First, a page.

The Fresh Loaf

News & Information for Amateur Bakers and Artisan Bread Enthusiasts

What is best strategy for retarding yeast breads

  • Pin It
varda's picture
varda

What is best strategy for retarding yeast breads

Hi,  I plan to bring a sesame semolina braid to a lunch and I would like to bake it in the morning.  I won't have time to make it all in the morning, so would like to retard overnight.    I have never retarded a yeast bread before, so don't know the best way to do it.   Any advice?   Thanks!   -Varda

mkelly27's picture
mkelly27

I beleive that Semolina bread requires overnight rising  in its final shape. Even if you don't use his formula, you can still use his technique.


mike

asfolks's picture
asfolks

I have had good luck shaping as normal, then depending what the bake is, place in a basket or on a sheet pan, cover with plastic and refrigerate. Good luck!

varda's picture
varda

Thanks for both of your suggestions.   I will try refrigerating right after shaping, fairly late in the evening;  then bake in the morning as soon as it seems properly proofed.   i found a long thread on Pane Siciliano on this site, where one concern was overproofing in the refrigerator, but the solution was keeping the retard relatively short.  -Varda

breadsong's picture
breadsong

Hello Varda,
I'm just looking at Mr. Hamelman's Oatmeal Bread formula (I was planning to make this dough tonight, and refrigerate overnight so I can bake later), and he has some tips for retarding straight dough. In case you are mixing a straight dough, here's what he noted.

Mr. Hamelman recommends, for straight dough, a cold bulk ferment:
- DDT a couple of degrees lower
- 30-60 minute rise at room temp after mixing
- Degas the dough, cover well and refrigerate
- Degas the dough 2-3 times over the next few hours
- Next day divide, shape, proof, bake

I'm wondering if this technique might work for your braid, the advantage of having cold dough to work with for shaping?

from breadsong


 


 


 

varda's picture
varda

Interesting.   This is all about timing.   I will have less than two hours in the morning to get things finished up before I have to leave.   I am worrying that if I do a regular bulk ferment, shape and put in the refrigerator, that even with a relatively short (eight hour) cold proof the dough will overproof in the refrigerator given how fast a yeast bread rises.   On the other hand Hamelman's cold bulk ferment may slow things down too much.   I guess I'll just have to pay my nickel and take my chances.   Thanks for the input and hope your oatmeal bread comes out nicely. -Varda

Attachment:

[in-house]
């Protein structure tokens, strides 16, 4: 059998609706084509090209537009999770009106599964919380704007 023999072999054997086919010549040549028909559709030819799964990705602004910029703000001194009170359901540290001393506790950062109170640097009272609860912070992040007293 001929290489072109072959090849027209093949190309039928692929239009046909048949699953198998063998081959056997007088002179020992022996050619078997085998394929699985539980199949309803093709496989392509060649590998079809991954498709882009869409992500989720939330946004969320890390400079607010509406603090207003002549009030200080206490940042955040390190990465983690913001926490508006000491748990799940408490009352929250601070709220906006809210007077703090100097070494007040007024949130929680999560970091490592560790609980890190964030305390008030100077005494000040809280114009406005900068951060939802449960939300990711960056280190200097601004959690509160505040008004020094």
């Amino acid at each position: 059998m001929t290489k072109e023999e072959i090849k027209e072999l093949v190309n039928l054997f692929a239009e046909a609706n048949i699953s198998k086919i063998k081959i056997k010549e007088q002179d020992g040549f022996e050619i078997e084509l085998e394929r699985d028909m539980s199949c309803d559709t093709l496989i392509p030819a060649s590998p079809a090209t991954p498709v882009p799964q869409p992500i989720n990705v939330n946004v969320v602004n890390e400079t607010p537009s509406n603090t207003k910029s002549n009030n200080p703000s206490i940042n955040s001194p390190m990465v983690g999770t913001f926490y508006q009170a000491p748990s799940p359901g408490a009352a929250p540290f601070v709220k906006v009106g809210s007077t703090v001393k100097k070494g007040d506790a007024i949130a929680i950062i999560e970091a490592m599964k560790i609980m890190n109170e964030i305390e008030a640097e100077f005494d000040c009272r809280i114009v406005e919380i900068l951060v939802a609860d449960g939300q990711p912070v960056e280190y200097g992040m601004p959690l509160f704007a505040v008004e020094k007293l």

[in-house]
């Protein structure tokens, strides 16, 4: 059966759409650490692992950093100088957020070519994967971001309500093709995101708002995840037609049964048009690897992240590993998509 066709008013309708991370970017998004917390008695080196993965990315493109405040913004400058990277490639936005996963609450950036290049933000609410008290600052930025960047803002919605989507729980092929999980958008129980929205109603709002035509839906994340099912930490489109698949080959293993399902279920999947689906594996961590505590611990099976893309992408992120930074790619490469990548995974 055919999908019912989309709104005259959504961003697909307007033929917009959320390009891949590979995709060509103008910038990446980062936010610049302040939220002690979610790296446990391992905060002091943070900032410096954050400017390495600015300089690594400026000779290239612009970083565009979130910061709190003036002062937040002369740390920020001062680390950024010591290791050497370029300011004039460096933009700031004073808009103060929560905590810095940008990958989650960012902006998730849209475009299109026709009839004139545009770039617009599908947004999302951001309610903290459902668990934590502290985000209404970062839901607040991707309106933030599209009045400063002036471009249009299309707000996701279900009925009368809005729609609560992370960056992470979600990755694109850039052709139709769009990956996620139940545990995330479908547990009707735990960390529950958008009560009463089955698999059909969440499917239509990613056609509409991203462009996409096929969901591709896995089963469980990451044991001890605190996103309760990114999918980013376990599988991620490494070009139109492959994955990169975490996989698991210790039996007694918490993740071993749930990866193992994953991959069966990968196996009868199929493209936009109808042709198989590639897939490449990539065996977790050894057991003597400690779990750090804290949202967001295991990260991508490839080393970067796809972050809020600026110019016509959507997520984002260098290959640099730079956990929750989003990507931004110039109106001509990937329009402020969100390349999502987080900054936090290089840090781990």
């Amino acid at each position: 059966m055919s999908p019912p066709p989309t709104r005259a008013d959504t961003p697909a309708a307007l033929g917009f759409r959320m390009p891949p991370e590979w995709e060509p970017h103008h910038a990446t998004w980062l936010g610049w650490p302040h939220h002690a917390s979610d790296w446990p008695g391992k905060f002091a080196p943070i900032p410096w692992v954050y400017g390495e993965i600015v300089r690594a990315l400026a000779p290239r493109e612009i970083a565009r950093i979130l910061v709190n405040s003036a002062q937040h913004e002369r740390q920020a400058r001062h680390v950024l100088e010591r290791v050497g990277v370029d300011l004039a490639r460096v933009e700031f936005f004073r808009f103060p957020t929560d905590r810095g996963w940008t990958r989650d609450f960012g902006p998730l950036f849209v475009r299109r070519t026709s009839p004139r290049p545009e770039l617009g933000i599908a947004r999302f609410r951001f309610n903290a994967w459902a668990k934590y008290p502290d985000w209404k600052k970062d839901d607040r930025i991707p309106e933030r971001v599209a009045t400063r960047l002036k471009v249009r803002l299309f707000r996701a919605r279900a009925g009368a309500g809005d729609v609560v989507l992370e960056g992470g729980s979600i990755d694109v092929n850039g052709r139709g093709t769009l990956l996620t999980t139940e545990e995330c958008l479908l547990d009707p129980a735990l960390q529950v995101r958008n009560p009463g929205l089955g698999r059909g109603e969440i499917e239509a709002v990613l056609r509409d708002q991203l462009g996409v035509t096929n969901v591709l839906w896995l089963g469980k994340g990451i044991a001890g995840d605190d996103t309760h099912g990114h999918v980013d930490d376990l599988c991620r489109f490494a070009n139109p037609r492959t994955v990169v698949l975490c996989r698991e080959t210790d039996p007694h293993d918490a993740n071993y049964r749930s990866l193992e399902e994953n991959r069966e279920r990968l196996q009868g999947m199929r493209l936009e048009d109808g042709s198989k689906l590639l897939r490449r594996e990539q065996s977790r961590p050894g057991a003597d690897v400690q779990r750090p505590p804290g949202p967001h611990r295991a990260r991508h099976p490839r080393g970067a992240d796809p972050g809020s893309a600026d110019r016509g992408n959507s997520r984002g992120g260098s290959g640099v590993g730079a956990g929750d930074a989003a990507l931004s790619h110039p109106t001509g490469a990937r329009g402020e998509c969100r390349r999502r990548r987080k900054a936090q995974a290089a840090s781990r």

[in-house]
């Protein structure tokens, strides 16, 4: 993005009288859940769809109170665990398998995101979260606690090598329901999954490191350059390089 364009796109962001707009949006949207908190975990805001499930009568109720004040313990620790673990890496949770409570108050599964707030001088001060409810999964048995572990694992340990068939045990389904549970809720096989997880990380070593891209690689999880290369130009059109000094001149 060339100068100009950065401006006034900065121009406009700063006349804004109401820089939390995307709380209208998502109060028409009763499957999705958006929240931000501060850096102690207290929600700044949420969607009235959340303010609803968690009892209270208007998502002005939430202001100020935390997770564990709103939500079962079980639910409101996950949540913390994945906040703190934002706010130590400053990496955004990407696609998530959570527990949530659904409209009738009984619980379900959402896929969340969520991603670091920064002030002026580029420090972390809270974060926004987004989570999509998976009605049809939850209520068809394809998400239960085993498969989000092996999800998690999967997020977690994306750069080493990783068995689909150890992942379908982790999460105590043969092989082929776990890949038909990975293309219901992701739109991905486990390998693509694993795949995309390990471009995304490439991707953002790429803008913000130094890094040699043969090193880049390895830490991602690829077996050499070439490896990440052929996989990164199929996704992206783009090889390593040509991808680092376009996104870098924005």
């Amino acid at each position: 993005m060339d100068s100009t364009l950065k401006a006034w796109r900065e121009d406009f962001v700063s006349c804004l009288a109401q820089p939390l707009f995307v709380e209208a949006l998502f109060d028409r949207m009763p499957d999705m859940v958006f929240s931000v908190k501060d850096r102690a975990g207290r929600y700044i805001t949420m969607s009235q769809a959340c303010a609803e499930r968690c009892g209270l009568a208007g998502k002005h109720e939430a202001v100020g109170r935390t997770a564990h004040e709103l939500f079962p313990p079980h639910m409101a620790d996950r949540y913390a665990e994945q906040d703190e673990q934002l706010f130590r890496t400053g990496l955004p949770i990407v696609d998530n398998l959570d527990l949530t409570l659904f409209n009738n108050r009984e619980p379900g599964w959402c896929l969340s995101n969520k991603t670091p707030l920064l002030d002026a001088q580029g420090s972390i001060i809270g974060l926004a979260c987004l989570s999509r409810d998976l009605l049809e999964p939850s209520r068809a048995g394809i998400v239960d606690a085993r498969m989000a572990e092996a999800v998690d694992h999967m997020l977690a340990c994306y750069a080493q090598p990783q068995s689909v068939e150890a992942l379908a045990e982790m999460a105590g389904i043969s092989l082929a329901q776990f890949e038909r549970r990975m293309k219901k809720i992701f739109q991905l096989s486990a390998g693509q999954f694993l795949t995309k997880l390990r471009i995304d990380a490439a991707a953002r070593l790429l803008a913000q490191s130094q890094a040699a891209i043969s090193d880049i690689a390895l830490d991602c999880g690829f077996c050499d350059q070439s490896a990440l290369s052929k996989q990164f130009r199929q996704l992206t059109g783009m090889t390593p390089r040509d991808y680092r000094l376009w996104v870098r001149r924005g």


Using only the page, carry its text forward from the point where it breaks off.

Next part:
Chuck's picture
Chuck

Folks say "just put it in your refrigerator" as though that means the same thing to everybody. But my experience is it really doesn't. Some folks (cold freaks, spoilage haters?-) keep their refrigerator as cold as they can get it without freezing, say for example 36F. Others (compulsive "sell by" date tossers, energy savers?-) may set their refrigerator fairly warm, say for example 48F. In other words even though all refrigerators "feel cold" some are really colder than others. 


These temperatures bracket the point where yeast "goes to sleep". So your "retard" experiences and times might vary a whole lot depending on the temperature of your refrigerator. (Some more well-heeled serious home bakers keep a small separate refrigerator [often really a "wine cooler", sometimes a "beverage" or "dorm" or "office" refrigerator] just for retarding; they can change the temperature for each bread, and they can set the temperature a little higher than most refrigerators [50F-55F].)

Frequent Flyer's picture
Frequent Flyer

...when my wife turned the frig that I use for retarding dough into a "super-cooler" without my knowing.  I had spent awhile seting it to run at 40 F on the nose.  She reports, "Hey, I like my cokes cold". 


I made 2 batches of puglieze with 50% durum flour.  The loaves that I retarded after shap had a much better crumb that those made only with a preferment and no retarding.


FF


 

RuthieG's picture
RuthieG

Be aware also of the temp range in your own refrigerator, as it can vary by several degrees.  Liquids on my top shelp will get icy if left there long enough so it is the coldest spot while the bottom shelf and drawers are warmer .  I can open the vent for the bottom drawer too and make it extra cold which is great for bagged doughs.

varda's picture
varda

Point well taken on refrigerator temperature.  Mine is cold (39F in the front) but variable.   I'll have to figure out how to manage it.   Thanks.    -Varda

jcking's picture
jcking

The more stuff you keep in the fridge will help with temp flux every time the door opens. Same as with the oven, a thermal mass will help recover the temp sooner.


Jim

Frequent Flyer's picture
Frequent Flyer

..actually, my uncle Ted keeps his recently departed English bulldog Winston in his fridge.  Holds temps real steady.   


 


(just kiddin)


FF

varda's picture
varda

That's all I have to say.  -Varda